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12 Monkeys Syfy

Terry Gilliam’s 1995 sci-fi thriller 12 Monkeys is every bit a genre classic.  Starring Bruce Willis, Madeleine Stowe, and Brad Pitt–each in one of their best film performances–Willis plays James Cole, a time traveler from the future, Stowe plays Kathryn Railly, a psychologist in the past, and Pitt, in a supporting actor Oscar-nominated performance, as a mental patient who masterminds a terrorist group called the Army of the 12 Monkeys, and is the son of the wealthy Dr. Goines, played by Christopher Plummer.  So how about 12 Monkeys as a television series?

How would you approach it?  Use the same world but send another group of people back to try to “prevent the future” by trying again to pinpoint the source of a virus that will destroy everyone?  Or would you use the same characters?

Aaron Stanford star of 12 Monkeys

In the January 2015 TV series 12 Monkeys, James Cole will return, played this time by Aaron Stanford, who played X-Men mutant Pyro in the Marvel Comics movie series.  And this time Cassandra Railly (not Kathryn), played by Amanda Schull (Suits, Psych, Grimm) sends Cole back in time (is this Kathryn’s daughter?  Coles’ daughter?) to meet with… Cassandra, to try to change the future.  Character actor and guest actor of every other series on TV, Zeljko Ivanek (White Collar, Argo, House, M.D., Live Free or Die Hard, Lost, Bones, Homicide, Donnie Brasco, The X-Files, and Tex) will play a lead role as Leland, who is key to changing the future.  Kirk Acevedo (Grimm, Fringe, Walking Dead, Rise.. and Dawn of the Planet of the Apes) plays a friend of Cole.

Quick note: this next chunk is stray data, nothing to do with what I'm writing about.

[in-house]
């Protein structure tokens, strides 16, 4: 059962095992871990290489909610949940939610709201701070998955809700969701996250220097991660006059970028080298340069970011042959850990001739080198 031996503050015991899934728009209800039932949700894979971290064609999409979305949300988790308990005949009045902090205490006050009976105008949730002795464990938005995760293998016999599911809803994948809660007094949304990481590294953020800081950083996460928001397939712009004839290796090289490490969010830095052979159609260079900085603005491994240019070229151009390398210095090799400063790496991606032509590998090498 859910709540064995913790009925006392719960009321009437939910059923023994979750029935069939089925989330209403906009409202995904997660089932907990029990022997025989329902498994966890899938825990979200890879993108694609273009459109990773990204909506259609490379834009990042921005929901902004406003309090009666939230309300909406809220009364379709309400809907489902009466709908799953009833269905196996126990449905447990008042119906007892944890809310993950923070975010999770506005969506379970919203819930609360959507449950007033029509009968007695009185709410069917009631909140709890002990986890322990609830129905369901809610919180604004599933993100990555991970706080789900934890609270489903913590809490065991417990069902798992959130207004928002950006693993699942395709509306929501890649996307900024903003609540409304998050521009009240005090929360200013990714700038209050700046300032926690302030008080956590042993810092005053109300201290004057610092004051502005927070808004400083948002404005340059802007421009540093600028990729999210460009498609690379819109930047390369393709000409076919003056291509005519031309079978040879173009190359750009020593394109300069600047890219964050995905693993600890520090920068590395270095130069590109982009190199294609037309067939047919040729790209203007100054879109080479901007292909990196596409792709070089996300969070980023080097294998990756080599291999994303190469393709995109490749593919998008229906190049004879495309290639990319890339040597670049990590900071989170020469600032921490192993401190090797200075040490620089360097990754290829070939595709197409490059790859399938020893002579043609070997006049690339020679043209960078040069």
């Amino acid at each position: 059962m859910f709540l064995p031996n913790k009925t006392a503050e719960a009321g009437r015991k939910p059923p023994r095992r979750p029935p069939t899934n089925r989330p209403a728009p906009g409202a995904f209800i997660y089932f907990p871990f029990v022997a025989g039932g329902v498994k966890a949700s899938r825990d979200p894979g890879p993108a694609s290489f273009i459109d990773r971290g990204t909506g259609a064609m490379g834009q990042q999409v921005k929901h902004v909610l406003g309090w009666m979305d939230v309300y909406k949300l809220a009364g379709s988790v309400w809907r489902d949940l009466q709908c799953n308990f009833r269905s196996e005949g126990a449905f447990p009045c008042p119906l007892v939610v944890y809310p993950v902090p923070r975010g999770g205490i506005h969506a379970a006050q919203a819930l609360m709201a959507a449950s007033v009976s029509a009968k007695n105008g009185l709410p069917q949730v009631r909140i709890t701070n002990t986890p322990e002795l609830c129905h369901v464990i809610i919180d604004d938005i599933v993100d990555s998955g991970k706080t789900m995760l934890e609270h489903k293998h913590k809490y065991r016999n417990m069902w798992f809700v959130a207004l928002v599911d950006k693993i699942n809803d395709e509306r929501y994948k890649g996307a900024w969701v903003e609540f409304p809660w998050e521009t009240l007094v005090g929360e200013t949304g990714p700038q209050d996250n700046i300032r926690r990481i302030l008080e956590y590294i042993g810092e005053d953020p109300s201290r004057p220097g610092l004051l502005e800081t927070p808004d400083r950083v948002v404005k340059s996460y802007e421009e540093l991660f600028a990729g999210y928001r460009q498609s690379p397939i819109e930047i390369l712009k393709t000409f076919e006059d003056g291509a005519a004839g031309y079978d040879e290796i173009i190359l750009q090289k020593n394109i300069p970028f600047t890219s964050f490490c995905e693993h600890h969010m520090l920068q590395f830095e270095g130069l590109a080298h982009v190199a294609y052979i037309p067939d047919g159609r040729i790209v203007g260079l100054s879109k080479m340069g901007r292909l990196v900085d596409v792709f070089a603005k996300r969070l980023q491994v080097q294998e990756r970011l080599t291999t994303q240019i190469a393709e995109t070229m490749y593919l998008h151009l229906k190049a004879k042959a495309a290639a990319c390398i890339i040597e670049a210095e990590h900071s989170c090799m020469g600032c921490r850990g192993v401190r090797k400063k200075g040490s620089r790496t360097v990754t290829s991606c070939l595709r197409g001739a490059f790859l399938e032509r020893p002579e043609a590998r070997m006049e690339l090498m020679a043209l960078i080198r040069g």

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Waltz and Thewlis in The Zero Theorem

The director of Monty Python and the Holy Grail, Time Bandits, Brazil, The Fisher King, Twelve Monkeys, and The Imaginarium of Doctor Parnassus has a new film coming soon to a theater near you.  Terry Gilliam’s The Zero Theorem stars two-time Oscar winner Christoph Waltz, that incredible actor who dazzled in the two Quentin Tarentino films Inglourious Basterds and Django Unchained.  He plays a very, very strange computer hacker named Qohen Leth who is attempting to use science to explain human existence, but keeps getting interrupted.  If you checked out the borg.com recommended reading Numbercruncher reviewed here last month, this off-the-hook film may be right for you.

The first trailer for The Zero Theorem swept like wildfire across Twitter and Facebook in the past two days.  Like many of Gilliam’s prior screen works, or even a Tarentino film, this movie oozes with the bizarre.

zero theorem

Other selling points are the fine British genre thespians David Thewlis, who played our favorite Hogwarts mentor Professor Lupin, and Ben Whishaw, star of The Hour and the new Q in the last two James Bond films.  Oh, yeah–and Matt Damon plays the “Management.”

Here’s the newly released trailer for The Zero Theorem: